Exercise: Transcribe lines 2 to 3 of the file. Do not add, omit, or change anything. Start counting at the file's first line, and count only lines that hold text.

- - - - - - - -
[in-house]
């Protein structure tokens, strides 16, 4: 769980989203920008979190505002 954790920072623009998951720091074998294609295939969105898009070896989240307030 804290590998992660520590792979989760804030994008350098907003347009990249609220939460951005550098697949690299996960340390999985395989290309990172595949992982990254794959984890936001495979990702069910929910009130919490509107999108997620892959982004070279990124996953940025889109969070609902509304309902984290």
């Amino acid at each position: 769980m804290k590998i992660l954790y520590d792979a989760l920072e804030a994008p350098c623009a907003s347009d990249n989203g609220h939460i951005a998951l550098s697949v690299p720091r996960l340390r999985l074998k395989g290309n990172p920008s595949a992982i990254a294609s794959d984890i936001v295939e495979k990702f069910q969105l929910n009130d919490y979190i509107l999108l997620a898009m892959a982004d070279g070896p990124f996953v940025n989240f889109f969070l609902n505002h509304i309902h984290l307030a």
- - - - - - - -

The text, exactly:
């Protein structure tokens, strides 16, 4: 769980989203920008979190505002 954790920072623009998951720091074998294609295939969105898009070896989240307030 804290590998992660520590792979989760804030994008350098907003347009990249609220939460951005550098697949690299996960340390999985395989290309990172595949992982990254794959984890936001495979990702069910929910009130919490509107999108997620892959982004070279990124996953940025889109969070609902509304309902984290």
């Amino acid at each position: 769980m804290k590998i992660l954790y520590d792979a989760l920072e804030a994008p350098c623009a907003s347009d990249n989203g609220h939460i951005a998951l550098s697949v690299p720091r996960l340390r999985l074998k395989g290309n990172p920008s595949a992982i990254a294609s794959d984890i936001v295939e495979k990702f069910q969105l929910n009130d919490y979190i509107l999108l997620a898009m892959a982004d070279g070896p990124f996953v940025n989240f889109f969070l609902n505002h509304i309902h984290l307030a």